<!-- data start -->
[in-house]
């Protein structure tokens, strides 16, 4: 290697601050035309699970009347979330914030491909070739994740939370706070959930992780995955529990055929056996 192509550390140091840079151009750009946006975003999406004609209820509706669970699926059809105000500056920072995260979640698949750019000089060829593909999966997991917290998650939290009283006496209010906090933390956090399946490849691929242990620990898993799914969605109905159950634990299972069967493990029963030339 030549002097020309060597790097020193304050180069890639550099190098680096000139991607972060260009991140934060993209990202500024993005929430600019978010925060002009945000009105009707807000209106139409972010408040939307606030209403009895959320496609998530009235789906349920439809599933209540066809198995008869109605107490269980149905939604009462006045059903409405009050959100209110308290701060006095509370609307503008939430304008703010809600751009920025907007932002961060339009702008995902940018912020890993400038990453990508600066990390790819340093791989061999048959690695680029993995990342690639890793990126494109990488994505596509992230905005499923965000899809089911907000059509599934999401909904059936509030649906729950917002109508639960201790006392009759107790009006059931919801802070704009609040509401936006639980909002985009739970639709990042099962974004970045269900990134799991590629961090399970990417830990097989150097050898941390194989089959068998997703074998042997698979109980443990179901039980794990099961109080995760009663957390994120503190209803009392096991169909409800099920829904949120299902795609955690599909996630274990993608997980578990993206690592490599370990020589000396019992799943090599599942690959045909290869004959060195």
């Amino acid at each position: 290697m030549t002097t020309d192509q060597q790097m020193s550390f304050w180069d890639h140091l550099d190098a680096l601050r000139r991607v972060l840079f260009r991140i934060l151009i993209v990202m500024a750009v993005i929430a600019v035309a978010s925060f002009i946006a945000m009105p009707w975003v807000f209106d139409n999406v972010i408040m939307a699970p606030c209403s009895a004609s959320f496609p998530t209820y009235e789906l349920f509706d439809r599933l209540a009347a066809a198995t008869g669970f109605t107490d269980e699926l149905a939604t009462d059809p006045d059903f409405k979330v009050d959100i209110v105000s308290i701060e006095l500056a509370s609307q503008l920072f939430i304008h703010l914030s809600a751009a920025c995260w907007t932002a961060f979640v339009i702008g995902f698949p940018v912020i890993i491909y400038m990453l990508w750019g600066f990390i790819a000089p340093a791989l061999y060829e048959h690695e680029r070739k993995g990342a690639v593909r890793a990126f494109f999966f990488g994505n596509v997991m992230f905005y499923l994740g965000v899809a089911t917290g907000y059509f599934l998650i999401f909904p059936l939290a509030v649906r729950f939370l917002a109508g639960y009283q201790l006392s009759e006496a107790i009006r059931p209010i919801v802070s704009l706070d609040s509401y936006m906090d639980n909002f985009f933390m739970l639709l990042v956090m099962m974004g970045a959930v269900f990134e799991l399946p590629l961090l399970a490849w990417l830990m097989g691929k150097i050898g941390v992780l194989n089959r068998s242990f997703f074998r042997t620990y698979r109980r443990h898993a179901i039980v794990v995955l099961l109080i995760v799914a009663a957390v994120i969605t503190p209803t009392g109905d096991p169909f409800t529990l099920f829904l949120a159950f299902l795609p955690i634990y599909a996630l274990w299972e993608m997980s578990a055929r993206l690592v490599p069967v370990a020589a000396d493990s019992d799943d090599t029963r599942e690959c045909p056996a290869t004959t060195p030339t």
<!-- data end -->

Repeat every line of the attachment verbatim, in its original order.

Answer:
[in-house]
């Protein structure tokens, strides 16, 4: 290697601050035309699970009347979330914030491909070739994740939370706070959930992780995955529990055929056996 192509550390140091840079151009750009946006975003999406004609209820509706669970699926059809105000500056920072995260979640698949750019000089060829593909999966997991917290998650939290009283006496209010906090933390956090399946490849691929242990620990898993799914969605109905159950634990299972069967493990029963030339 030549002097020309060597790097020193304050180069890639550099190098680096000139991607972060260009991140934060993209990202500024993005929430600019978010925060002009945000009105009707807000209106139409972010408040939307606030209403009895959320496609998530009235789906349920439809599933209540066809198995008869109605107490269980149905939604009462006045059903409405009050959100209110308290701060006095509370609307503008939430304008703010809600751009920025907007932002961060339009702008995902940018912020890993400038990453990508600066990390790819340093791989061999048959690695680029993995990342690639890793990126494109990488994505596509992230905005499923965000899809089911907000059509599934999401909904059936509030649906729950917002109508639960201790006392009759107790009006059931919801802070704009609040509401936006639980909002985009739970639709990042099962974004970045269900990134799991590629961090399970990417830990097989150097050898941390194989089959068998997703074998042997698979109980443990179901039980794990099961109080995760009663957390994120503190209803009392096991169909409800099920829904949120299902795609955690599909996630274990993608997980578990993206690592490599370990020589000396019992799943090599599942690959045909290869004959060195």
């Amino acid at each position: 290697m030549t002097t020309d192509q060597q790097m020193s550390f304050w180069d890639h140091l550099d190098a680096l601050r000139r991607v972060l840079f260009r991140i934060l151009i993209v990202m500024a750009v993005i929430a600019v035309a978010s925060f002009i946006a945000m009105p009707w975003v807000f209106d139409n999406v972010i408040m939307a699970p606030c209403s009895a004609s959320f496609p998530t209820y009235e789906l349920f509706d439809r599933l209540a009347a066809a198995t008869g669970f109605t107490d269980e699926l149905a939604t009462d059809p006045d059903f409405k979330v009050d959100i209110v105000s308290i701060e006095l500056a509370s609307q503008l920072f939430i304008h703010l914030s809600a751009a920025c995260w907007t932002a961060f979640v339009i702008g995902f698949p940018v912020i890993i491909y400038m990453l990508w750019g600066f990390i790819a000089p340093a791989l061999y060829e048959h690695e680029r070739k993995g990342a690639v593909r890793a990126f494109f999966f990488g994505n596509v997991m992230f905005y499923l994740g965000v899809a089911t917290g907000y059509f599934l998650i999401f909904p059936l939290a509030v649906r729950f939370l917002a109508g639960y009283q201790l006392s009759e006496a107790i009006r059931p209010i919801v802070s704009l706070d609040s509401y936006m906090d639980n909002f985009f933390m739970l639709l990042v956090m099962m974004g970045a959930v269900f990134e799991l399946p590629l961090l399970a490849w990417l830990m097989g691929k150097i050898g941390v992780l194989n089959r068998s242990f997703f074998r042997t620990y698979r109980r443990h898993a179901i039980v794990v995955l099961l109080i995760v799914a009663a957390v994120i969605t503190p209803t009392g109905d096991p169909f409800t529990l099920f829904l949120a159950f299902l795609p955690i634990y599909a996630l274990w299972e993608m997980s578990a055929r993206l690592v490599p069967v370990a020589a000396d493990s019992d799943d090599t029963r599942e690959c045909p056996a290869t004959t060195p030339t």